3. Sketch the graph of the function y = x2 – 2x – 3, stating the y-intercept and x-intercepts (if appropriate). Use the method of completing the square to find the coordinates of the vertex, and the line of symmetry. y-intercept: y = 02 – 2(0) – 3 So y-intercept is at (0, –3) x-intercepts: x2 – 2x – 3 = 0 Solving for x gives intercepts at (3, 0) and (–1, 0) Vertex and symmetry: x2 – 2x – 3 = (x – 1)2 – 1 – 3 = (x – 1)2 – 4 So vertex is at (1, –4) and line of symmetry is x = 1 Solution follows…

7.4.3 Topic Quadratic Graphs and Completing the Square Guided Practice
4. Sketch the graph of the function y = x2 – 4x – 5, stating the y-intercept and x-intercepts (if appropriate). Use the method of completing the square to find the coordinates of the vertex, and the line of symmetry. y-intercept: y = 02 – 4(0) – 5 So y-intercept is at (0, –5) x-intercepts: x2 – 4x – 5 = 0 Solving for x gives intercepts at (5, 0) and (–1, 0) Vertex and symmetry: x2 – 4x – 5 = (x – 2)2 – 4 – 5 = (x – 2)2 – 9 So vertex is at (2, –9) and line of symmetry is x = 2 Solution follows…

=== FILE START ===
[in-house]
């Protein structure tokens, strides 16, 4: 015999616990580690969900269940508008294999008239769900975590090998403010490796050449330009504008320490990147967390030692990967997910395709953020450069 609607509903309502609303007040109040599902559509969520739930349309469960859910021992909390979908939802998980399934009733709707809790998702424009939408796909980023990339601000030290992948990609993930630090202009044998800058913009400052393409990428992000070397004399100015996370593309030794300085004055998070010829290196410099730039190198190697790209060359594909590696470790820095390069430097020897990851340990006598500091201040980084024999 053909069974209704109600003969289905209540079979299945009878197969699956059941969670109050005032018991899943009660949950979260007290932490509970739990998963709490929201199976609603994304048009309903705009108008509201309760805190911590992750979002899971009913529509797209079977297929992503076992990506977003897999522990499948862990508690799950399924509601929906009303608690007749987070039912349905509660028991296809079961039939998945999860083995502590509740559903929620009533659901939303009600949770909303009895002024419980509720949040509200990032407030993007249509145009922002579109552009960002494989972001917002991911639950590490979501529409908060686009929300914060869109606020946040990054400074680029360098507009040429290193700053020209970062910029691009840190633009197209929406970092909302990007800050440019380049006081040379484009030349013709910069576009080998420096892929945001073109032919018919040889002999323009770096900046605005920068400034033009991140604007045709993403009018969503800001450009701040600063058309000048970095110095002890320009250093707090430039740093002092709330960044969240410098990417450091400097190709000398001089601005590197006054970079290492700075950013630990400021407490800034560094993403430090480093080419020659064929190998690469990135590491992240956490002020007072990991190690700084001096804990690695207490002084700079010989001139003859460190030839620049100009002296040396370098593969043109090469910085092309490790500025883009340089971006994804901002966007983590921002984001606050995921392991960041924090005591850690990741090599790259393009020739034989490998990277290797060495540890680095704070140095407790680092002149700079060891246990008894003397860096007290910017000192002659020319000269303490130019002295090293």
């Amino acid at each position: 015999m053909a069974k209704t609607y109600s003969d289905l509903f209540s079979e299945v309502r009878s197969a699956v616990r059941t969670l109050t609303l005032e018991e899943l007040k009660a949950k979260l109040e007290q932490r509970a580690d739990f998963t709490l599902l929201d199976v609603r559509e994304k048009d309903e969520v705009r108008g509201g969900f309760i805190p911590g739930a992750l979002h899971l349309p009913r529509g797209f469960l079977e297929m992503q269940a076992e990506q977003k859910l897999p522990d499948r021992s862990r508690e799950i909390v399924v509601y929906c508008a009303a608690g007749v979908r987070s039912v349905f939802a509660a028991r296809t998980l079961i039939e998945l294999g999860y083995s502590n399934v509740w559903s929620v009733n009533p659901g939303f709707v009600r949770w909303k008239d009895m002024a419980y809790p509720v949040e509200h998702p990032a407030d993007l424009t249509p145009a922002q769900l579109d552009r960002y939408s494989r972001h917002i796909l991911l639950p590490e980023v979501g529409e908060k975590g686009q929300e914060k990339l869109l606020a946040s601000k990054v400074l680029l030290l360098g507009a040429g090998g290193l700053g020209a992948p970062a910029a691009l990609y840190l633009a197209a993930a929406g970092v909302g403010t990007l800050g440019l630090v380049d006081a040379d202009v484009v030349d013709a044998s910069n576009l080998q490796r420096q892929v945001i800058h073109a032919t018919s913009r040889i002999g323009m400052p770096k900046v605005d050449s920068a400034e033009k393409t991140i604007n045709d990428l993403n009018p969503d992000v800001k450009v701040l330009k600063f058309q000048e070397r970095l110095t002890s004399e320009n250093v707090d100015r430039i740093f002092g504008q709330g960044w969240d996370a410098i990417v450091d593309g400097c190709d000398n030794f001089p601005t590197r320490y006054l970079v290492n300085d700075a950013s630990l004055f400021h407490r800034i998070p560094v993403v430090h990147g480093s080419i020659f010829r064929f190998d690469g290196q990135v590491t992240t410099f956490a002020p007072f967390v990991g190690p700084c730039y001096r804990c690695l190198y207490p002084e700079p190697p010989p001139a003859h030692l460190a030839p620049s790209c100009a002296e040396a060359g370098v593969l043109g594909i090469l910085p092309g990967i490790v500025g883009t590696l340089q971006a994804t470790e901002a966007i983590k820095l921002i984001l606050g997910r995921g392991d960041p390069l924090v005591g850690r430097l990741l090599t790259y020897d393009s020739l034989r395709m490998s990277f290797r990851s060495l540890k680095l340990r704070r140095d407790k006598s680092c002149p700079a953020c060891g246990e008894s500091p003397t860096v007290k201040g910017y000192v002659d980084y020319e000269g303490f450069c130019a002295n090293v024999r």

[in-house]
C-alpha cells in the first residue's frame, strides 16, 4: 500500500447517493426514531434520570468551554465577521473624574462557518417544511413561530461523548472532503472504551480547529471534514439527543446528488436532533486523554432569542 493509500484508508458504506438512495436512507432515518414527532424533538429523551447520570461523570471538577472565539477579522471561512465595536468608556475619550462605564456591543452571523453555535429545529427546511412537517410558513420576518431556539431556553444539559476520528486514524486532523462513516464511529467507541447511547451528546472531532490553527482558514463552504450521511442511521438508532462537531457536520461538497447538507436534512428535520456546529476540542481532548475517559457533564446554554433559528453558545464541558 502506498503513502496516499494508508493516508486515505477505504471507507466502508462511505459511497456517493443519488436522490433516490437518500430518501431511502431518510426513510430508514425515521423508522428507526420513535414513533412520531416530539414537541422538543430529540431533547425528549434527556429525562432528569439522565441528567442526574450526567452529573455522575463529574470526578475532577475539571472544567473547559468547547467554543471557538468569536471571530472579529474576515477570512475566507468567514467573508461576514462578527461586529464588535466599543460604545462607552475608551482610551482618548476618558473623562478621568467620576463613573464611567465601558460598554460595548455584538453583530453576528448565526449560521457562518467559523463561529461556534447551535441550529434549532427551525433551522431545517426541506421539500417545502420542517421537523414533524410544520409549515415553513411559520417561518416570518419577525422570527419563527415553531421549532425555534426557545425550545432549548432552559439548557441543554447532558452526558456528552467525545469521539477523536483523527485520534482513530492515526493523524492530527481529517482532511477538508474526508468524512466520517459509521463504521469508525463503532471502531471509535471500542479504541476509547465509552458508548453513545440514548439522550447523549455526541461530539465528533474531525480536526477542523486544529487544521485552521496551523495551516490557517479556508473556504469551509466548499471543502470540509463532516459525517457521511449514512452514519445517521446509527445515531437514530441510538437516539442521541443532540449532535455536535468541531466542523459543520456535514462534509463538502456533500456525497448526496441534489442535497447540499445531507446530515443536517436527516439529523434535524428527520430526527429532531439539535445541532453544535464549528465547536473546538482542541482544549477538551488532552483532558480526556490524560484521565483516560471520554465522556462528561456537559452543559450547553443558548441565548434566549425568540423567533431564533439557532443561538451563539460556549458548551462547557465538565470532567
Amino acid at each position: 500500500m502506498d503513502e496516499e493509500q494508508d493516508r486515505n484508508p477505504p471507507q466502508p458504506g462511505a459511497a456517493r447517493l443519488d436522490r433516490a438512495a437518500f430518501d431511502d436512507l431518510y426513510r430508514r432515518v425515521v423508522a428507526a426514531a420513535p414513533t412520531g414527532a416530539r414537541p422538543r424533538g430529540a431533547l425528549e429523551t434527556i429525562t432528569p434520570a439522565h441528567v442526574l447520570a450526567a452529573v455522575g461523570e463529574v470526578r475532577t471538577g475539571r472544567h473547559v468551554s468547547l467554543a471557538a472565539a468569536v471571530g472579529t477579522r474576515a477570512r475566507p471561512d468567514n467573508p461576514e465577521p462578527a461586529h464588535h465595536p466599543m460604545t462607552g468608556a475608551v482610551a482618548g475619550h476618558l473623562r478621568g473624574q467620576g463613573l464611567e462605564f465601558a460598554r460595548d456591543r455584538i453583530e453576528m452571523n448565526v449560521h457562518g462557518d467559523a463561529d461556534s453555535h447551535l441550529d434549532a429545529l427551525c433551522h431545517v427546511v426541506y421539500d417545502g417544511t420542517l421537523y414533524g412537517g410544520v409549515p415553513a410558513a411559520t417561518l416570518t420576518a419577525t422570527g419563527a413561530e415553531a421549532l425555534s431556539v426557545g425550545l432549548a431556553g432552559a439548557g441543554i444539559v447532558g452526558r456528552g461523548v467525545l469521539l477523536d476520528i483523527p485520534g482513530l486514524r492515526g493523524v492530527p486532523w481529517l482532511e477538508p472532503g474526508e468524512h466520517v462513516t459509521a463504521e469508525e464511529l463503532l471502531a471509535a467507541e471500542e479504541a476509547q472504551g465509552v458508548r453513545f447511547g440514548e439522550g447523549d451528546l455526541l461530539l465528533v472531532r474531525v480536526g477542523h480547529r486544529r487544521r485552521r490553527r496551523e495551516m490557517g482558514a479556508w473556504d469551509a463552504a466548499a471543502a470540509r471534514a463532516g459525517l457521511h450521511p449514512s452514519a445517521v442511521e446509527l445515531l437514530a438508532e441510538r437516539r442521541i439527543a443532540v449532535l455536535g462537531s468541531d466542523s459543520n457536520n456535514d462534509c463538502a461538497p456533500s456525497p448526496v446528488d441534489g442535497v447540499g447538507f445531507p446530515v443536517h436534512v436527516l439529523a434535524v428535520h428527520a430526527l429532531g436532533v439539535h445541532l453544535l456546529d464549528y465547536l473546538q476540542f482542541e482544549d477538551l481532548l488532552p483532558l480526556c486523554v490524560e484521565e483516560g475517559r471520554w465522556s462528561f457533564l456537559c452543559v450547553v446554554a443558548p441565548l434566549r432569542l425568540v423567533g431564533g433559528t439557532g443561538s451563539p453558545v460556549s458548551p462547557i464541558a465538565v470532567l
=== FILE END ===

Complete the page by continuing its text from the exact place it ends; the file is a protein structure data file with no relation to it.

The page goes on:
7.4.3 Topic Quadratic Graphs and Completing the Square Guided Practice
5. Sketch the graph of the function y = –x2 – 2x + 3, stating the y-intercept and x-intercepts (if appropriate). Use the method of completing the square to find the coordinates of the vertex, and the line of symmetry. y-intercept: y = –02 – 2(0) + 3 So y-intercept is at (0, 3) x-intercepts: –x2 – 2x + 3 = 0 Solving for x gives intercepts at (–3, 0) and (1, 0) Vertex and symmetry: –x2 – 2x + 3 = –[(x + 1)2 – 1 – 3] = –(x + 1)2 + 4 So vertex is at (–1, 4) and line of symmetry is x = –1 Solution follows…

7.4.3 Topic Quadratic Graphs and Completing the Square Guided Practice
6. Sketch the graph of the function y = –x2 – x + 6, stating the y-intercept and x-intercepts (if appropriate). Use the method of completing the square to find the coordinates of the vertex, and the line of symmetry. y-intercept: y = –02 – So y-intercept is at (0, 6) x-intercepts: –x2 – x + 6 = 0 Solving for x gives intercepts at (–3, 0) and (2, 0) Vertex and symmetry: –x2 – x + 6 = – x – – 6 = – x So vertex is at and line of symmetry is x = 1 4 2 25 – , Solution follows…